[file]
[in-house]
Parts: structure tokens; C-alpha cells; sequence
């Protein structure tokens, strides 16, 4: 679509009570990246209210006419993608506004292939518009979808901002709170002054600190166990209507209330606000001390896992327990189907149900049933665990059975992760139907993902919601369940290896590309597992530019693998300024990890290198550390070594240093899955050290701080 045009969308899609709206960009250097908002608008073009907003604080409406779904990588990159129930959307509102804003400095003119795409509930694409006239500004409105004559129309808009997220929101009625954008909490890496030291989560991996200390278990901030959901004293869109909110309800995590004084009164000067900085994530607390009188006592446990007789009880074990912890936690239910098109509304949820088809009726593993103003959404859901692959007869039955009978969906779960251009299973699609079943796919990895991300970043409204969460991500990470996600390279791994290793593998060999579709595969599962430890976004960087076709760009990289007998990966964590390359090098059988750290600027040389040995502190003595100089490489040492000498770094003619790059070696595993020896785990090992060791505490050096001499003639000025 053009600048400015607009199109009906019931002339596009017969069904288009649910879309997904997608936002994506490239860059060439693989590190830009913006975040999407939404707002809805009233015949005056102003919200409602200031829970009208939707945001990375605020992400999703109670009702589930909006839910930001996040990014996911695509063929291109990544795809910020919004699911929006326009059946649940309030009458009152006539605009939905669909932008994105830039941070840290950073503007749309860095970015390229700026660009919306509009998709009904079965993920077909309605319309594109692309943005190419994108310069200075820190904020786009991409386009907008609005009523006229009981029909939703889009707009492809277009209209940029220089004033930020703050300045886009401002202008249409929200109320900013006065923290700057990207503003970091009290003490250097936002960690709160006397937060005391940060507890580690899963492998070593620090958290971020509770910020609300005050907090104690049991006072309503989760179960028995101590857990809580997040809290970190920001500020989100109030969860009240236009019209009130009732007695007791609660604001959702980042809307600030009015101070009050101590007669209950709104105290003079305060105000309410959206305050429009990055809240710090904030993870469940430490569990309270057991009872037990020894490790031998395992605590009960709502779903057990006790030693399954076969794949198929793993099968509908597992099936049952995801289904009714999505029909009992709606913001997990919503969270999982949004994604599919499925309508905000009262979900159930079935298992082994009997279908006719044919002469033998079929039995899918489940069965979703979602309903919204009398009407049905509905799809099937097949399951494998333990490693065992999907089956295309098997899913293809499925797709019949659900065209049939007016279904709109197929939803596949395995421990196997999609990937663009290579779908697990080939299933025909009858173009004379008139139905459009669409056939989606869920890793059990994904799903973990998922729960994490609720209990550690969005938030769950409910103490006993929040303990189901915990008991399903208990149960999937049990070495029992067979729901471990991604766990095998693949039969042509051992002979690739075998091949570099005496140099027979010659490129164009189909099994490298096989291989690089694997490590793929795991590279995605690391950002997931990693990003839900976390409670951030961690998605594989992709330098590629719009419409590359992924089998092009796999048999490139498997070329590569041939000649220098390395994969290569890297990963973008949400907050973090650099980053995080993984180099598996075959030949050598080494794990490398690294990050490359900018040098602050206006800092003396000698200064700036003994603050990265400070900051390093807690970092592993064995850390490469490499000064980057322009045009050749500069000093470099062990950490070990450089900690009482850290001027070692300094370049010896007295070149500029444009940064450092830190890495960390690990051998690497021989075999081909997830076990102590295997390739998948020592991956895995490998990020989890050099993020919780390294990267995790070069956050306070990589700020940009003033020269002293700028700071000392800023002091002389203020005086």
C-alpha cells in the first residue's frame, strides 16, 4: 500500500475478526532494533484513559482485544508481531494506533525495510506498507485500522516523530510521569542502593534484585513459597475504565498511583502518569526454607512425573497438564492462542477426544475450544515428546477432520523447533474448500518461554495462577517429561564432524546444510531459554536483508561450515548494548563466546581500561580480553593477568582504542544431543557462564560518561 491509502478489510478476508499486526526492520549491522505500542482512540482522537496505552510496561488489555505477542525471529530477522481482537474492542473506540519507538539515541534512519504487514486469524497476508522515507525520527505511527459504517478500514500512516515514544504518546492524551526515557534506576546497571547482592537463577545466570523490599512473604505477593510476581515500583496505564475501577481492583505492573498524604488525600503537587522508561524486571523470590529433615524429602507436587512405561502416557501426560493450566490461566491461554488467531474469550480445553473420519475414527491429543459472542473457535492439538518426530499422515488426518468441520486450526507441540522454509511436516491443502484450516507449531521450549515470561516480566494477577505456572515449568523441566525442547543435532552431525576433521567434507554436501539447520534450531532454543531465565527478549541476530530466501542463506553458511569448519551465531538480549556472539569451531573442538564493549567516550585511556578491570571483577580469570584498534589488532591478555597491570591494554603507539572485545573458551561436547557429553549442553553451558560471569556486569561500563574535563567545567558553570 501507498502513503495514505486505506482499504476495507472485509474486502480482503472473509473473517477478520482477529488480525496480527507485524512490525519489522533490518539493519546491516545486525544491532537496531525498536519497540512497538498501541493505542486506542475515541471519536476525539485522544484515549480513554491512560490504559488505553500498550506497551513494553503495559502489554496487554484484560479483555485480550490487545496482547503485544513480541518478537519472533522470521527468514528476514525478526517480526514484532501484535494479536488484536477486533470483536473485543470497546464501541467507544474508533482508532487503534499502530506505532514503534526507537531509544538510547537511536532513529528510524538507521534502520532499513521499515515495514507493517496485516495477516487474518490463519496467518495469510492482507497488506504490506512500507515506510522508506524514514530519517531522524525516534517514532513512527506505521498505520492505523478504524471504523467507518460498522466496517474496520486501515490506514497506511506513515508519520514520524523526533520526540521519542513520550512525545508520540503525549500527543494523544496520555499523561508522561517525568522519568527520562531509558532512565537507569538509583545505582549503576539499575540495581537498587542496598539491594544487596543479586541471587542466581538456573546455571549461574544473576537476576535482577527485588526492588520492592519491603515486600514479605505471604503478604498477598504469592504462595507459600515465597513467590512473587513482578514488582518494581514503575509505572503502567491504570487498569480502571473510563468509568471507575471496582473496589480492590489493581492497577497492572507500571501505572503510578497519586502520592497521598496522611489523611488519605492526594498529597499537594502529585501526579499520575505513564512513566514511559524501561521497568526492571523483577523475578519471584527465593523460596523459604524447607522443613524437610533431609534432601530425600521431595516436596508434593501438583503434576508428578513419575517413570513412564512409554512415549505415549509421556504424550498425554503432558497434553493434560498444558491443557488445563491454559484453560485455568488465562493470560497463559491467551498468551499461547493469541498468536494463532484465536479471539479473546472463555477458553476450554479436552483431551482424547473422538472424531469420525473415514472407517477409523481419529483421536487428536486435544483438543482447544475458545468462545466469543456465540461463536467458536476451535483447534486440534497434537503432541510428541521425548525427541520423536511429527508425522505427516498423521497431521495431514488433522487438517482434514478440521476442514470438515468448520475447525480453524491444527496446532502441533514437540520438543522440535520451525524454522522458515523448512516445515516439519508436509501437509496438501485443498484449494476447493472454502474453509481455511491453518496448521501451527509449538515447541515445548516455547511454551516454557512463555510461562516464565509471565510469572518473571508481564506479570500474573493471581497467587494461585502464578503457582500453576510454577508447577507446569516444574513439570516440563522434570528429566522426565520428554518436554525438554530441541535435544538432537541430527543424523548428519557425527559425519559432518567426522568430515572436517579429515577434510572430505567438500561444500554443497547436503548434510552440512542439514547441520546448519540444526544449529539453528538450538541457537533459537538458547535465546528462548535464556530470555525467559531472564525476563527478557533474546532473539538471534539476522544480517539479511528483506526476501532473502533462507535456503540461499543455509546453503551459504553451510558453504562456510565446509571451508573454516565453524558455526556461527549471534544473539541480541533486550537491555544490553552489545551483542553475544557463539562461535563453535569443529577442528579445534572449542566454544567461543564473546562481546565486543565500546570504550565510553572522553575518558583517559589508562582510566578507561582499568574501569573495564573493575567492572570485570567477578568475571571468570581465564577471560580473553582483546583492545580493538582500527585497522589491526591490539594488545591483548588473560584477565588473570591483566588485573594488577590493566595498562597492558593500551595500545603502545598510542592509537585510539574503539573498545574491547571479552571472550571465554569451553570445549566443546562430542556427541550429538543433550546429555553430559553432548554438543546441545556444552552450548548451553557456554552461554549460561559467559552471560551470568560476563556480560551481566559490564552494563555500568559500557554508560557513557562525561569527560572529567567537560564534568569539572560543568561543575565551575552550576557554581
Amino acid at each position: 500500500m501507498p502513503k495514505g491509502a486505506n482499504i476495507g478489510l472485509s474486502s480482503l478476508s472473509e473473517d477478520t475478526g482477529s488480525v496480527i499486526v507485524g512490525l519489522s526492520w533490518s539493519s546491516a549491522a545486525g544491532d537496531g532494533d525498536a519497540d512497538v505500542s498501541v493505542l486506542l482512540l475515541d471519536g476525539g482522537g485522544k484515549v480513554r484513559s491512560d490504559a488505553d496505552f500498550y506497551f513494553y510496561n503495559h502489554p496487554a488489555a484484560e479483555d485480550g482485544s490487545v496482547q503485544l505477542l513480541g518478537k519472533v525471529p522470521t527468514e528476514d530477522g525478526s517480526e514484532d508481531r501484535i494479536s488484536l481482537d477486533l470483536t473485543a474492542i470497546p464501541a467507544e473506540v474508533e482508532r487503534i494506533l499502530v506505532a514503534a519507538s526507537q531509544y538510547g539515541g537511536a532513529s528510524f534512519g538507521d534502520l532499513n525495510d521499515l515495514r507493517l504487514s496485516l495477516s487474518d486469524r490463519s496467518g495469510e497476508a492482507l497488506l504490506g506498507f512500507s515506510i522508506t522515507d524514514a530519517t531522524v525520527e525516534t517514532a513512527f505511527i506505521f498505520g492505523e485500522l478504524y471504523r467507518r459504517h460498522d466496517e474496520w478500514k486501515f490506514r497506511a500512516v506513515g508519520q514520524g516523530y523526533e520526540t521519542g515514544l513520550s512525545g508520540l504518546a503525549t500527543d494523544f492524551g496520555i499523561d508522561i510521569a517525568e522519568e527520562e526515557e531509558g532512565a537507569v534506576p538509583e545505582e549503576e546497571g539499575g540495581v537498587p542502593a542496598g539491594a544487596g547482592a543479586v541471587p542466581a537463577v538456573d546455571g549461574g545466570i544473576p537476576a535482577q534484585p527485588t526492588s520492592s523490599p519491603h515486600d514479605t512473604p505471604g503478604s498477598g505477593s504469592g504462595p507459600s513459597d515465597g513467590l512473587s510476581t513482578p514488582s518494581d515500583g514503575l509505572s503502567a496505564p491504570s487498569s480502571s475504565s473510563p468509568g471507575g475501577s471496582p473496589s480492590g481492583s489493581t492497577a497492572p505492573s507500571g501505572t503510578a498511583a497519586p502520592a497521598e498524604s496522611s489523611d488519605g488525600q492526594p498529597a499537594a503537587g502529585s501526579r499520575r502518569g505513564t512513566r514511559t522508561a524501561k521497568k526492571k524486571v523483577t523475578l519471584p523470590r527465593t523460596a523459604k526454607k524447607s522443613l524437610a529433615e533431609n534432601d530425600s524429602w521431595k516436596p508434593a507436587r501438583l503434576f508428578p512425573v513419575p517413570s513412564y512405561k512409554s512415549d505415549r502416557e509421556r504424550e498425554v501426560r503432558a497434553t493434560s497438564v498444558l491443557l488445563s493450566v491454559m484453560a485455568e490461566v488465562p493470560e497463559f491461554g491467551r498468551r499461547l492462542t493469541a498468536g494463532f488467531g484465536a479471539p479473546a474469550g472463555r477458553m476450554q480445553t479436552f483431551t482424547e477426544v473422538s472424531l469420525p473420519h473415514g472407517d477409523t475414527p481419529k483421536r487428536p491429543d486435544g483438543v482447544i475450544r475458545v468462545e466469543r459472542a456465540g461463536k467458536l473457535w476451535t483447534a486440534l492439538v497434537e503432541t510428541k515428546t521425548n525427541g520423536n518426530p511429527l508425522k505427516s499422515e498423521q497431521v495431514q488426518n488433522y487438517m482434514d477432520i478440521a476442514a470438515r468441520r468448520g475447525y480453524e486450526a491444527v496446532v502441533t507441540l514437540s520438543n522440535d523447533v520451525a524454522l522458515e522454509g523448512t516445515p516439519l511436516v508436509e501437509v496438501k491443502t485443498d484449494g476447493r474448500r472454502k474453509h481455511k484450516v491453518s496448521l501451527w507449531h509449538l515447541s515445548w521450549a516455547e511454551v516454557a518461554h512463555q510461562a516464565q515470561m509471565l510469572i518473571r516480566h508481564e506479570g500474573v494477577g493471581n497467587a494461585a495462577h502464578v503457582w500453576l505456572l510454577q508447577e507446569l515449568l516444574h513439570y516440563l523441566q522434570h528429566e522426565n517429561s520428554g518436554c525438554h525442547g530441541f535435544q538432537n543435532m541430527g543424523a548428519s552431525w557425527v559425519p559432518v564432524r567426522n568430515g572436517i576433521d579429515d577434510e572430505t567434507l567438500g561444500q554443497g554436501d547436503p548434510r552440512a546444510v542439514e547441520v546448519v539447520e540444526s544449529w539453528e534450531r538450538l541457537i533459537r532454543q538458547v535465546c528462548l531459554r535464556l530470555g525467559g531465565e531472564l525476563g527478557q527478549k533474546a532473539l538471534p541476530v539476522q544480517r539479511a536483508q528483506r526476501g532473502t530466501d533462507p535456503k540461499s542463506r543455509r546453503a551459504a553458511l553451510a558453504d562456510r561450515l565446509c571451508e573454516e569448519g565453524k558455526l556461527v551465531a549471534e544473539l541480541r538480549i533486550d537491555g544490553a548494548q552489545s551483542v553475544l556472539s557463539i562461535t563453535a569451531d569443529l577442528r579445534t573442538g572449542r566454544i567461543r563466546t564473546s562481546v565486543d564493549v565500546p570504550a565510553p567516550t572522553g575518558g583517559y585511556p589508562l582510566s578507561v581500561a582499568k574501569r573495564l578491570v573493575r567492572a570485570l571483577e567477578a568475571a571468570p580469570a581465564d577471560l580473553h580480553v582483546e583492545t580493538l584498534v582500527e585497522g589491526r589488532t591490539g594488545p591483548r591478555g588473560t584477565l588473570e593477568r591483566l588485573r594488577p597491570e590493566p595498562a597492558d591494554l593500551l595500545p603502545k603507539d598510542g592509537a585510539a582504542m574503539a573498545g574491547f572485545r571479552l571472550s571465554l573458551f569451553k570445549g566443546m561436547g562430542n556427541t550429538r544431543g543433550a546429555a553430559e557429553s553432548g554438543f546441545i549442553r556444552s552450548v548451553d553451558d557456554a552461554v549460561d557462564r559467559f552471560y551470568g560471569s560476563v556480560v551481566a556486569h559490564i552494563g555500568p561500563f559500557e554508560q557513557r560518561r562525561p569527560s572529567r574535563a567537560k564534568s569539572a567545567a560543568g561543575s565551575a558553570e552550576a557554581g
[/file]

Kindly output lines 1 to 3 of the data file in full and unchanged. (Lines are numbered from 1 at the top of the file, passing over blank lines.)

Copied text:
[in-house]
Parts: structure tokens; C-alpha cells; sequence
């Protein structure tokens, strides 16, 4: 679509009570990246209210006419993608506004292939518009979808901002709170002054600190166990209507209330606000001390896992327990189907149900049933665990059975992760139907993902919601369940290896590309597992530019693998300024990890290198550390070594240093899955050290701080 045009969308899609709206960009250097908002608008073009907003604080409406779904990588990159129930959307509102804003400095003119795409509930694409006239500004409105004559129309808009997220929101009625954008909490890496030291989560991996200390278990901030959901004293869109909110309800995590004084009164000067900085994530607390009188006592446990007789009880074990912890936690239910098109509304949820088809009726593993103003959404859901692959007869039955009978969906779960251009299973699609079943796919990895991300970043409204969460991500990470996600390279791994290793593998060999579709595969599962430890976004960087076709760009990289007998990966964590390359090098059988750290600027040389040995502190003595100089490489040492000498770094003619790059070696595993020896785990090992060791505490050096001499003639000025 053009600048400015607009199109009906019931002339596009017969069904288009649910879309997904997608936002994506490239860059060439693989590190830009913006975040999407939404707002809805009233015949005056102003919200409602200031829970009208939707945001990375605020992400999703109670009702589930909006839910930001996040990014996911695509063929291109990544795809910020919004699911929006326009059946649940309030009458009152006539605009939905669909932008994105830039941070840290950073503007749309860095970015390229700026660009919306509009998709009904079965993920077909309605319309594109692309943005190419994108310069200075820190904020786009991409386009907008609005009523006229009981029909939703889009707009492809277009209209940029220089004033930020703050300045886009401002202008249409929200109320900013006065923290700057990207503003970091009290003490250097936002960690709160006397937060005391940060507890580690899963492998070593620090958290971020509770910020609300005050907090104690049991006072309503989760179960028995101590857990809580997040809290970190920001500020989100109030969860009240236009019209009130009732007695007791609660604001959702980042809307600030009015101070009050101590007669209950709104105290003079305060105000309410959206305050429009990055809240710090904030993870469940430490569990309270057991009872037990020894490790031998395992605590009960709502779903057990006790030693399954076969794949198929793993099968509908597992099936049952995801289904009714999505029909009992709606913001997990919503969270999982949004994604599919499925309508905000009262979900159930079935298992082994009997279908006719044919002469033998079929039995899918489940069965979703979602309903919204009398009407049905509905799809099937097949399951494998333990490693065992999907089956295309098997899913293809499925797709019949659900065209049939007016279904709109197929939803596949395995421990196997999609990937663009290579779908697990080939299933025909009858173009004379008139139905459009669409056939989606869920890793059990994904799903973990998922729960994490609720209990550690969005938030769950409910103490006993929040303990189901915990008991399903208990149960999937049990070495029992067979729901471990991604766990095998693949039969042509051992002979690739075998091949570099005496140099027979010659490129164009189909099994490298096989291989690089694997490590793929795991590279995605690391950002997931990693990003839900976390409670951030961690998605594989992709330098590629719009419409590359992924089998092009796999048999490139498997070329590569041939000649220098390395994969290569890297990963973008949400907050973090650099980053995080993984180099598996075959030949050598080494794990490398690294990050490359900018040098602050206006800092003396000698200064700036003994603050990265400070900051390093807690970092592993064995850390490469490499000064980057322009045009050749500069000093470099062990950490070990450089900690009482850290001027070692300094370049010896007295070149500029444009940064450092830190890495960390690990051998690497021989075999081909997830076990102590295997390739998948020592991956895995490998990020989890050099993020919780390294990267995790070069956050306070990589700020940009003033020269002293700028700071000392800023002091002389203020005086």